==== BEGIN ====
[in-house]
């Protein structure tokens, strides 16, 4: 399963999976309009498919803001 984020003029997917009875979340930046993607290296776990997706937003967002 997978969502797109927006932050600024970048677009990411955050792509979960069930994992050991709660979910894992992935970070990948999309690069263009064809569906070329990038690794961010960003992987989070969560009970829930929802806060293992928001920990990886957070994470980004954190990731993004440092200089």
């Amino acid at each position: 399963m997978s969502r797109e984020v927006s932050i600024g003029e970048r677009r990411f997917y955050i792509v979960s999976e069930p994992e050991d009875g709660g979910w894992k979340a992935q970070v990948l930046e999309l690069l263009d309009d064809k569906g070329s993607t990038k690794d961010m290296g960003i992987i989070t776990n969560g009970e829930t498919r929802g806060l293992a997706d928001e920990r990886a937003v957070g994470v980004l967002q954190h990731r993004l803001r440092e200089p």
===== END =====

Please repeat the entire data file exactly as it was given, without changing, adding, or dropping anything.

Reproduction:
[in-house]
């Protein structure tokens, strides 16, 4: 399963999976309009498919803001 984020003029997917009875979340930046993607290296776990997706937003967002 997978969502797109927006932050600024970048677009990411955050792509979960069930994992050991709660979910894992992935970070990948999309690069263009064809569906070329990038690794961010960003992987989070969560009970829930929802806060293992928001920990990886957070994470980004954190990731993004440092200089």
């Amino acid at each position: 399963m997978s969502r797109e984020v927006s932050i600024g003029e970048r677009r990411f997917y955050i792509v979960s999976e069930p994992e050991d009875g709660g979910w894992k979340a992935q970070v990948l930046e999309l690069l263009d309009d064809k569906g070329s993607t990038k690794d961010m290296g960003i992987i989070t776990n969560g009970e829930t498919r929802g806060l293992a997706d928001e920990r990886a937003v957070g994470v980004l967002q954190h990731r993004l803001r440092e200089p």